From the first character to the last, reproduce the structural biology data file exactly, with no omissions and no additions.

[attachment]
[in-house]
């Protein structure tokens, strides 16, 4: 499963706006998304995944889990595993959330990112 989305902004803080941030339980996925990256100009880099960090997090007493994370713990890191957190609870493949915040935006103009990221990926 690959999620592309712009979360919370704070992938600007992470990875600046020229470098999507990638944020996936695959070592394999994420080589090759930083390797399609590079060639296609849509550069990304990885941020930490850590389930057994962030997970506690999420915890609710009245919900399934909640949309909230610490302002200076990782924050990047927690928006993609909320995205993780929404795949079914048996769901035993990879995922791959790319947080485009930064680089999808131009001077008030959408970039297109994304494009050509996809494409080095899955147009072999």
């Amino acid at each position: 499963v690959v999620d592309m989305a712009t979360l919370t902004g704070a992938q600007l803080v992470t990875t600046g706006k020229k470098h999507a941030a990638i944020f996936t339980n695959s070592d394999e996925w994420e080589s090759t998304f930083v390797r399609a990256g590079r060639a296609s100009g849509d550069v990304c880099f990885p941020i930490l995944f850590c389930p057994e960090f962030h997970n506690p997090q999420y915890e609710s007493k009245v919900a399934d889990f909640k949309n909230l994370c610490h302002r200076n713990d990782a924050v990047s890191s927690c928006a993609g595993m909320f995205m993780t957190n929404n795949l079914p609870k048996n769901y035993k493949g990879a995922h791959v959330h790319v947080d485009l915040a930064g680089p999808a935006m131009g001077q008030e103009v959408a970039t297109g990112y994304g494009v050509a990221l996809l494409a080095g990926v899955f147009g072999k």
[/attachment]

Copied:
[in-house]
């Protein structure tokens, strides 16, 4: 499963706006998304995944889990595993959330990112 989305902004803080941030339980996925990256100009880099960090997090007493994370713990890191957190609870493949915040935006103009990221990926 690959999620592309712009979360919370704070992938600007992470990875600046020229470098999507990638944020996936695959070592394999994420080589090759930083390797399609590079060639296609849509550069990304990885941020930490850590389930057994962030997970506690999420915890609710009245919900399934909640949309909230610490302002200076990782924050990047927690928006993609909320995205993780929404795949079914048996769901035993990879995922791959790319947080485009930064680089999808131009001077008030959408970039297109994304494009050509996809494409080095899955147009072999």
């Amino acid at each position: 499963v690959v999620d592309m989305a712009t979360l919370t902004g704070a992938q600007l803080v992470t990875t600046g706006k020229k470098h999507a941030a990638i944020f996936t339980n695959s070592d394999e996925w994420e080589s090759t998304f930083v390797r399609a990256g590079r060639a296609s100009g849509d550069v990304c880099f990885p941020i930490l995944f850590c389930p057994e960090f962030h997970n506690p997090q999420y915890e609710s007493k009245v919900a399934d889990f909640k949309n909230l994370c610490h302002r200076n713990d990782a924050v990047s890191s927690c928006a993609g595993m909320f995205m993780t957190n929404n795949l079914p609870k048996n769901y035993k493949g990879a995922h791959v959330h790319v947080d485009l915040a930064g680089p999808a935006m131009g001077q008030e103009v959408a970039t297109g990112y994304g494009v050509a990221l996809l494409a080095g990926v899955f147009g072999k």